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Primary producer truck rego changes in NSW

NatRoad hails state reforms as blow for fairness


New South Wales amendments to laws governing the Primary Producer Vehicle Registration Scheme look set to change what are seen as a rort harming rural trucking while cashing up the undeserving.

Penalties will rise from $2,200 to $11,000 for corporations that attempt to register a vehicle by making a false statement.

The Road Transport Legislation Amendment Bill 2021, introduced by state regional transport and roads minister Paul Toole, proposes amendments to the Road Transport Act 2013 and the Motor Vehicles Taxation Act 1988.

“The increase is necessary as the value of the primary producer concession can be almost $10,000 for a heavy vehicle, creating a large financial incentive for ineligible customers to seek to exploit the concession”, Tool says in his second reading speech.

“A new offence with equivalent penalties will also be created for falsely claiming a registration concession.”

Amongst other things, such as removing “inconsistencies and red tape to better serve the needs of New South Wales farmers”, the changes aim to “rectify a longstanding legislative anomaly caused by a drafting error which incorrectly applies a monetary cap on heavy vehicle primary producer registration charges”.

“The objective of the amendments is not designed to reduce the number of eligible primary producers; rather, it is to ensure that genuine primary producers receive the concession while preventing exploitation or gaming of the concession, which could give some road transport operators an unfair business advantage over others,” Toole tells NSW Parliament.

He adds that: “The current requirement that primary producer vehicles cannot be used for let or hire will remain in place to maintain a level playing field, so as not to disadvantage road transport companies that are not entitled to receive the primary producer concession.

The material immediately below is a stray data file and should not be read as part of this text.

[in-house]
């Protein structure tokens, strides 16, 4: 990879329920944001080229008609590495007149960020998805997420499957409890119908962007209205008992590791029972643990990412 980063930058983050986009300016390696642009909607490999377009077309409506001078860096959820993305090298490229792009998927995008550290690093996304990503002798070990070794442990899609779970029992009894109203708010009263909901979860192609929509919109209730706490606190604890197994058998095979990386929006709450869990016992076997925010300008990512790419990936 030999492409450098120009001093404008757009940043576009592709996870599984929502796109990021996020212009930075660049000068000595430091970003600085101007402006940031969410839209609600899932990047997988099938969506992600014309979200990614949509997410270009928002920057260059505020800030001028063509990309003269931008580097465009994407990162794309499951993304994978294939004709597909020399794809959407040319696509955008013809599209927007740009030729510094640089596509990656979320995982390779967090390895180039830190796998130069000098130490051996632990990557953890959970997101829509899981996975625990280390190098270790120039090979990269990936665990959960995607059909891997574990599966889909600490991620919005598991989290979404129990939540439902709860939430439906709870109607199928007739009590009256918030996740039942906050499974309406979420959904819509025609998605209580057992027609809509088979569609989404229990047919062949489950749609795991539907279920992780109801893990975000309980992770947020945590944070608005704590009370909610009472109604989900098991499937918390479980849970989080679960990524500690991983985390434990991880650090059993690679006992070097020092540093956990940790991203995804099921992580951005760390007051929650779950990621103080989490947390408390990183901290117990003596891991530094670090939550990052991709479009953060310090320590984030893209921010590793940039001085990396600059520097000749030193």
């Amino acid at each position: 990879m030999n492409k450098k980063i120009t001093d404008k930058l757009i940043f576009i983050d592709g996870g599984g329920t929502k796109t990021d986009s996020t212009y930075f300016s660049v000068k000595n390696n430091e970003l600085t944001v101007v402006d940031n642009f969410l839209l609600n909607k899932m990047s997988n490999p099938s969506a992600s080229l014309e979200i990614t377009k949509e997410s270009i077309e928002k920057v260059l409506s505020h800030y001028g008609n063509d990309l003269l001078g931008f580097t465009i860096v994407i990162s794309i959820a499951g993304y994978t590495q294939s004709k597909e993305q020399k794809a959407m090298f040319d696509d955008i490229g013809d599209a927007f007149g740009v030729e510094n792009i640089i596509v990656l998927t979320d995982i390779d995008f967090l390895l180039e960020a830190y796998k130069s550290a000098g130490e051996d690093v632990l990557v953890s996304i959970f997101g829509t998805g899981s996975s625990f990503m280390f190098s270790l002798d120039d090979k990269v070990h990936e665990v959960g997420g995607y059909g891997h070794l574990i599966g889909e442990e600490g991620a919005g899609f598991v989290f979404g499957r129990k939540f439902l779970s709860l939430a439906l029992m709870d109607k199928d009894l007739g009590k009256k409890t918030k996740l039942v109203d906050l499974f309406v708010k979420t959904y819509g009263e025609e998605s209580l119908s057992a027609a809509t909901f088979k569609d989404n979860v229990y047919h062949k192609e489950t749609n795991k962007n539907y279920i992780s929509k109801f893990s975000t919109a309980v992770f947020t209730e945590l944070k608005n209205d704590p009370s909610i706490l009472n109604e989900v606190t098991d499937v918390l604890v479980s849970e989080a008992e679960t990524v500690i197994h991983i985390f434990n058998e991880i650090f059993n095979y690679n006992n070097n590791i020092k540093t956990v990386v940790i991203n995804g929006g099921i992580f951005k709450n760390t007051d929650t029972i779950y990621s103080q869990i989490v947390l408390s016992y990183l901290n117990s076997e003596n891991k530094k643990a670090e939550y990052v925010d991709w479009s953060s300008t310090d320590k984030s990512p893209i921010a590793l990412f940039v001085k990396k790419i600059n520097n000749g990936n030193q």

“Penalties for breaching such a condition, including registration suspension, currently exist under road transport law.”

The amendments will provide a single point of reference for all heavy vehicle registration charges and consolidate the minister’s exemption powers within the Road Transport Act by removing duplicative provisions in the Motor Vehicles Taxation Act.

Read how primary producer truck registration is a Queensland concern, here

National Road Transport Association (NatRoad) CEO Warren Clark says the changes should ensure a level playing field for road transport operators.

“These changes are all about making sure primary producer vehicle registration concessions benefit genuine primary producers, and regional transport and roads minister Paul Toole deserves a wrap,” Clark adds.

“The government says large transport companies with token involvement in primary production are currently claiming the concession for entire fleets of vehicles.

“That loophole is being closed and this is a win for the small owner-operator who derives 50 per cent or more of their income from primary production.”

Clark notes that a long-standing legislative anomaly that had incorrectly applied a monetary cap on heavy vehicle primary producer registration charges is also being removed.

As Toole explains, when introduced in 1998, the policy intent was for the cap to only apply to primary producer light vehicle charges so that the motor vehicle tax for these vehicles would not be greater than the national registration charge for a heavy vehicle – more than 4.5 tonnes.

“It was intended that the monetary cap was not to apply when calculating the registration charge concession for primary producer heavy vehicles,” he says.

“That means whichever is less of either the uncapped tax or the registration charge will apply.

“However, as currently drafted this cap would provide a disproportionately larger concession for primary producer heavy vehicles and that outcome would be out of step with the administration of other registration concessions.

“The amendments will also strengthen the customer enrolment framework to ensure that primary producer vehicle registration concessions benefit genuine farmers.

“This will be achieved through the introduction of an income threshold that will require confirmation that at least 50 per cent of total income is earned from primary production activities in normal seasonal circumstances.”

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